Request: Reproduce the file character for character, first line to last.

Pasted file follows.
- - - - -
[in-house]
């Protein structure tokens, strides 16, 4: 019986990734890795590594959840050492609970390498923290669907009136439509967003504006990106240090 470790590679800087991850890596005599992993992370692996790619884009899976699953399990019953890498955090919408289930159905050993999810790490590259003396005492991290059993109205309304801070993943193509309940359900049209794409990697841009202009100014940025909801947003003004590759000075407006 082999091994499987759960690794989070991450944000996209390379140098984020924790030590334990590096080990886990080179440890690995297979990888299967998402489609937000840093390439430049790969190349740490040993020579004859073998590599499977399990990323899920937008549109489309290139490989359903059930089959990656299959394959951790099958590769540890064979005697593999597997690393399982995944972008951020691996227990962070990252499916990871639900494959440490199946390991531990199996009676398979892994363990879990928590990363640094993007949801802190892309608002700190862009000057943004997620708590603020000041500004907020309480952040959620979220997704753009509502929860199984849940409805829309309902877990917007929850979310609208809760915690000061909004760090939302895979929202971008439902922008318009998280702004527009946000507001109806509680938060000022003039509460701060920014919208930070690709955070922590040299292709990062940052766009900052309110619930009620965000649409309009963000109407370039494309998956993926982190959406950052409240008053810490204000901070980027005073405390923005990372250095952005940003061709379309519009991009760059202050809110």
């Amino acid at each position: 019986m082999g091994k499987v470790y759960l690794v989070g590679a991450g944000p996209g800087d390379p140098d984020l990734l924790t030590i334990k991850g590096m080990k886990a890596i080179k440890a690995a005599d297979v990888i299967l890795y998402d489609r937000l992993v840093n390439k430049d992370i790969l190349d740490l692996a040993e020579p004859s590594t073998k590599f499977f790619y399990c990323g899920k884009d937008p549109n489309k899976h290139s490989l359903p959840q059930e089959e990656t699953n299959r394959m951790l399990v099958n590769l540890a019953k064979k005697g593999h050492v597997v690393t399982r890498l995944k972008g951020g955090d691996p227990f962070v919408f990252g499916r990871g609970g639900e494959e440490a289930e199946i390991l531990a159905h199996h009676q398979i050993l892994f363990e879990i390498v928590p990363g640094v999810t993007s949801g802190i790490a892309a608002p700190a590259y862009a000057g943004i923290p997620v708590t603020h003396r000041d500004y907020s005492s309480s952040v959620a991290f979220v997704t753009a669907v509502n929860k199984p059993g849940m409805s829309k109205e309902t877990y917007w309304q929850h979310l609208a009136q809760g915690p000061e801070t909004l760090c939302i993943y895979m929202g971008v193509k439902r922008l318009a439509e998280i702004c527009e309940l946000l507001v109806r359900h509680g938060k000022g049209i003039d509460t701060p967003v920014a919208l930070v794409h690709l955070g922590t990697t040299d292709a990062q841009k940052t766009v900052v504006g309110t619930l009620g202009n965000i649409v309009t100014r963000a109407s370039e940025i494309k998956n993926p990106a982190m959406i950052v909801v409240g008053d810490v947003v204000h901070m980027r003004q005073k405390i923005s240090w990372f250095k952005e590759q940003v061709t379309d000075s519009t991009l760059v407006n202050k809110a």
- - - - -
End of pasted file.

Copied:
[in-house]
């Protein structure tokens, strides 16, 4: 019986990734890795590594959840050492609970390498923290669907009136439509967003504006990106240090 470790590679800087991850890596005599992993992370692996790619884009899976699953399990019953890498955090919408289930159905050993999810790490590259003396005492991290059993109205309304801070993943193509309940359900049209794409990697841009202009100014940025909801947003003004590759000075407006 082999091994499987759960690794989070991450944000996209390379140098984020924790030590334990590096080990886990080179440890690995297979990888299967998402489609937000840093390439430049790969190349740490040993020579004859073998590599499977399990990323899920937008549109489309290139490989359903059930089959990656299959394959951790099958590769540890064979005697593999597997690393399982995944972008951020691996227990962070990252499916990871639900494959440490199946390991531990199996009676398979892994363990879990928590990363640094993007949801802190892309608002700190862009000057943004997620708590603020000041500004907020309480952040959620979220997704753009509502929860199984849940409805829309309902877990917007929850979310609208809760915690000061909004760090939302895979929202971008439902922008318009998280702004527009946000507001109806509680938060000022003039509460701060920014919208930070690709955070922590040299292709990062940052766009900052309110619930009620965000649409309009963000109407370039494309998956993926982190959406950052409240008053810490204000901070980027005073405390923005990372250095952005940003061709379309519009991009760059202050809110």
């Amino acid at each position: 019986m082999g091994k499987v470790y759960l690794v989070g590679a991450g944000p996209g800087d390379p140098d984020l990734l924790t030590i334990k991850g590096m080990k886990a890596i080179k440890a690995a005599d297979v990888i299967l890795y998402d489609r937000l992993v840093n390439k430049d992370i790969l190349d740490l692996a040993e020579p004859s590594t073998k590599f499977f790619y399990c990323g899920k884009d937008p549109n489309k899976h290139s490989l359903p959840q059930e089959e990656t699953n299959r394959m951790l399990v099958n590769l540890a019953k064979k005697g593999h050492v597997v690393t399982r890498l995944k972008g951020g955090d691996p227990f962070v919408f990252g499916r990871g609970g639900e494959e440490a289930e199946i390991l531990a159905h199996h009676q398979i050993l892994f363990e879990i390498v928590p990363g640094v999810t993007s949801g802190i790490a892309a608002p700190a590259y862009a000057g943004i923290p997620v708590t603020h003396r000041d500004y907020s005492s309480s952040v959620a991290f979220v997704t753009a669907v509502n929860k199984p059993g849940m409805s829309k109205e309902t877990y917007w309304q929850h979310l609208a009136q809760g915690p000061e801070t909004l760090c939302i993943y895979m929202g971008v193509k439902r922008l318009a439509e998280i702004c527009e309940l946000l507001v109806r359900h509680g938060k000022g049209i003039d509460t701060p967003v920014a919208l930070v794409h690709l955070g922590t990697t040299d292709a990062q841009k940052t766009v900052v504006g309110t619930l009620g202009n965000i649409v309009t100014r963000a109407s370039e940025i494309k998956n993926p990106a982190m959406i950052v909801v409240g008053d810490v947003v204000h901070m980027r003004q005073k405390i923005s240090w990372f250095k952005e590759q940003v061709t379309d000075s519009t991009l760059v407006n202050k809110a």